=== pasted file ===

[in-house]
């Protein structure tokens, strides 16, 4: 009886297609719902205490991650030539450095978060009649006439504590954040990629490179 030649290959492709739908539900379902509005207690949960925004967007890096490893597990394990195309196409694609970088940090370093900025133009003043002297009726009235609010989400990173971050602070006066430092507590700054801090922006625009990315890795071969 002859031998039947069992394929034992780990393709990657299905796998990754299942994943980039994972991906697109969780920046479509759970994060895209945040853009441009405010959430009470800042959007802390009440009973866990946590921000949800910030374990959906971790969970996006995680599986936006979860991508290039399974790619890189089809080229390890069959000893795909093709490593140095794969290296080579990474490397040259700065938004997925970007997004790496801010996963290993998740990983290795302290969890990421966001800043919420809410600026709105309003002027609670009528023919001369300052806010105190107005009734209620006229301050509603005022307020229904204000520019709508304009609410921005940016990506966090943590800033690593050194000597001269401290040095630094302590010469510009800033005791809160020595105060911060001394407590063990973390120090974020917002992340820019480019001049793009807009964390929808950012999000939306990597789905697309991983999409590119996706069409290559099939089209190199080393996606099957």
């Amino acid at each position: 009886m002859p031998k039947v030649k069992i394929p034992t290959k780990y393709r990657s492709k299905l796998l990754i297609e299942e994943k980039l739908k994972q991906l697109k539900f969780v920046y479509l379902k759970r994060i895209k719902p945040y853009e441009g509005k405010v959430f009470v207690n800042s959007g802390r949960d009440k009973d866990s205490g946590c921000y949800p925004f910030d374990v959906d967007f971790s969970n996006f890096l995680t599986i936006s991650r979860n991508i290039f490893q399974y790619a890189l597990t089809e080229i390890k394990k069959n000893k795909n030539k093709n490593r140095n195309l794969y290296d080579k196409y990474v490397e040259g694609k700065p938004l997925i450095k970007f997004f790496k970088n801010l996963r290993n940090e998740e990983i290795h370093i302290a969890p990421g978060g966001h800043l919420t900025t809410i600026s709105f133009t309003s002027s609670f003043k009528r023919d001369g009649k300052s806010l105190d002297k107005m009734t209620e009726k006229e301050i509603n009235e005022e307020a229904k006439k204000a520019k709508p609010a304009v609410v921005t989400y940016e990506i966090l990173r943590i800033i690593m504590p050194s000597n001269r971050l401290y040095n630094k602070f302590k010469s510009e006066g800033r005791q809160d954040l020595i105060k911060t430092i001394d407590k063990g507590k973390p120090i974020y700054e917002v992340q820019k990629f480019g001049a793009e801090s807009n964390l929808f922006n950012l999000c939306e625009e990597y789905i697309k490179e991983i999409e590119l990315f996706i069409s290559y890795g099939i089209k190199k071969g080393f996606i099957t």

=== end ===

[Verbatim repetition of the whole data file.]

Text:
[in-house]
């Protein structure tokens, strides 16, 4: 009886297609719902205490991650030539450095978060009649006439504590954040990629490179 030649290959492709739908539900379902509005207690949960925004967007890096490893597990394990195309196409694609970088940090370093900025133009003043002297009726009235609010989400990173971050602070006066430092507590700054801090922006625009990315890795071969 002859031998039947069992394929034992780990393709990657299905796998990754299942994943980039994972991906697109969780920046479509759970994060895209945040853009441009405010959430009470800042959007802390009440009973866990946590921000949800910030374990959906971790969970996006995680599986936006979860991508290039399974790619890189089809080229390890069959000893795909093709490593140095794969290296080579990474490397040259700065938004997925970007997004790496801010996963290993998740990983290795302290969890990421966001800043919420809410600026709105309003002027609670009528023919001369300052806010105190107005009734209620006229301050509603005022307020229904204000520019709508304009609410921005940016990506966090943590800033690593050194000597001269401290040095630094302590010469510009800033005791809160020595105060911060001394407590063990973390120090974020917002992340820019480019001049793009807009964390929808950012999000939306990597789905697309991983999409590119996706069409290559099939089209190199080393996606099957």
């Amino acid at each position: 009886m002859p031998k039947v030649k069992i394929p034992t290959k780990y393709r990657s492709k299905l796998l990754i297609e299942e994943k980039l739908k994972q991906l697109k539900f969780v920046y479509l379902k759970r994060i895209k719902p945040y853009e441009g509005k405010v959430f009470v207690n800042s959007g802390r949960d009440k009973d866990s205490g946590c921000y949800p925004f910030d374990v959906d967007f971790s969970n996006f890096l995680t599986i936006s991650r979860n991508i290039f490893q399974y790619a890189l597990t089809e080229i390890k394990k069959n000893k795909n030539k093709n490593r140095n195309l794969y290296d080579k196409y990474v490397e040259g694609k700065p938004l997925i450095k970007f997004f790496k970088n801010l996963r290993n940090e998740e990983i290795h370093i302290a969890p990421g978060g966001h800043l919420t900025t809410i600026s709105f133009t309003s002027s609670f003043k009528r023919d001369g009649k300052s806010l105190d002297k107005m009734t209620e009726k006229e301050i509603n009235e005022e307020a229904k006439k204000a520019k709508p609010a304009v609410v921005t989400y940016e990506i966090l990173r943590i800033i690593m504590p050194s000597n001269r971050l401290y040095n630094k602070f302590k010469s510009e006066g800033r005791q809160d954040l020595i105060k911060t430092i001394d407590k063990g507590k973390p120090i974020y700054e917002v992340q820019k990629f480019g001049a793009e801090s807009n964390l929808f922006n950012l999000c939306e625009e990597y789905i697309k490179e991983i999409e590119l990315f996706i069409s290559y890795g099939i089209k190199k071969g080393f996606i099957t």